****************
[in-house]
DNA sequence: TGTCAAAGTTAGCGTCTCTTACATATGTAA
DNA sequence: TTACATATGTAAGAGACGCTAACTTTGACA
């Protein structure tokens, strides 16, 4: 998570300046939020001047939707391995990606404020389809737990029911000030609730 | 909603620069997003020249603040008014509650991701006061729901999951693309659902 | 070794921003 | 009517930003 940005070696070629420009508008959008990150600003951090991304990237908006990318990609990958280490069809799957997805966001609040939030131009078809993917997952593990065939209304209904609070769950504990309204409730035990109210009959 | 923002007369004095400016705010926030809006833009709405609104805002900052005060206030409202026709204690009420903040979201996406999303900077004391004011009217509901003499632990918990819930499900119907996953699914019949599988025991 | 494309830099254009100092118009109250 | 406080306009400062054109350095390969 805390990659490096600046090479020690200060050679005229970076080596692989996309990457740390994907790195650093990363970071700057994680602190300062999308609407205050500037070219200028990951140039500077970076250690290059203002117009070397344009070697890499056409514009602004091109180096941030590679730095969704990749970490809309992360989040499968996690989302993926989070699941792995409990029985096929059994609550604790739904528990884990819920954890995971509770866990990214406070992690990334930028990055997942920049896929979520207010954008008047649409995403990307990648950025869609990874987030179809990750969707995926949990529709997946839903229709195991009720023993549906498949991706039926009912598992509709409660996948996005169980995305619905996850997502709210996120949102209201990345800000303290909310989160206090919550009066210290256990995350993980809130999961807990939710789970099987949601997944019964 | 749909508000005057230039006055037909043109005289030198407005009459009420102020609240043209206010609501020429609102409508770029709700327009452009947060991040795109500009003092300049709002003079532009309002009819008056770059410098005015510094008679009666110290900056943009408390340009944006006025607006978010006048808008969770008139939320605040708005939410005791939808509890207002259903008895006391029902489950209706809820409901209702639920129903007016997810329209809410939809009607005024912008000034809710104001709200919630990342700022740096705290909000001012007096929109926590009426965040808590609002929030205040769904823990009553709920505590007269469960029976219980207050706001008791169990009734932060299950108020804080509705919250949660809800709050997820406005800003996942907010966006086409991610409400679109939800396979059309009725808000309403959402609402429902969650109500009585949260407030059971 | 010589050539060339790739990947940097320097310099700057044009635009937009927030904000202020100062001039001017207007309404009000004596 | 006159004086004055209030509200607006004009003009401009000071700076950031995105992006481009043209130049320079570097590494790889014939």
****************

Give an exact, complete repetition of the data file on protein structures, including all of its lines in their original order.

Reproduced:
[in-house]
DNA sequence: TGTCAAAGTTAGCGTCTCTTACATATGTAA
DNA sequence: TTACATATGTAAGAGACGCTAACTTTGACA
């Protein structure tokens, strides 16, 4: 998570300046939020001047939707391995990606404020389809737990029911000030609730 | 909603620069997003020249603040008014509650991701006061729901999951693309659902 | 070794921003 | 009517930003 940005070696070629420009508008959008990150600003951090991304990237908006990318990609990958280490069809799957997805966001609040939030131009078809993917997952593990065939209304209904609070769950504990309204409730035990109210009959 | 923002007369004095400016705010926030809006833009709405609104805002900052005060206030409202026709204690009420903040979201996406999303900077004391004011009217509901003499632990918990819930499900119907996953699914019949599988025991 | 494309830099254009100092118009109250 | 406080306009400062054109350095390969 805390990659490096600046090479020690200060050679005229970076080596692989996309990457740390994907790195650093990363970071700057994680602190300062999308609407205050500037070219200028990951140039500077970076250690290059203002117009070397344009070697890499056409514009602004091109180096941030590679730095969704990749970490809309992360989040499968996690989302993926989070699941792995409990029985096929059994609550604790739904528990884990819920954890995971509770866990990214406070992690990334930028990055997942920049896929979520207010954008008047649409995403990307990648950025869609990874987030179809990750969707995926949990529709997946839903229709195991009720023993549906498949991706039926009912598992509709409660996948996005169980995305619905996850997502709210996120949102209201990345800000303290909310989160206090919550009066210290256990995350993980809130999961807990939710789970099987949601997944019964 | 749909508000005057230039006055037909043109005289030198407005009459009420102020609240043209206010609501020429609102409508770029709700327009452009947060991040795109500009003092300049709002003079532009309002009819008056770059410098005015510094008679009666110290900056943009408390340009944006006025607006978010006048808008969770008139939320605040708005939410005791939808509890207002259903008895006391029902489950209706809820409901209702639920129903007016997810329209809410939809009607005024912008000034809710104001709200919630990342700022740096705290909000001012007096929109926590009426965040808590609002929030205040769904823990009553709920505590007269469960029976219980207050706001008791169990009734932060299950108020804080509705919250949660809800709050997820406005800003996942907010966006086409991610409400679109939800396979059309009725808000309403959402609402429902969650109500009585949260407030059971 | 010589050539060339790739990947940097320097310099700057044009635009937009927030904000202020100062001039001017207007309404009000004596 | 006159004086004055209030509200607006004009003009401009000071700076950031995105992006481009043209130049320079570097590494790889014939």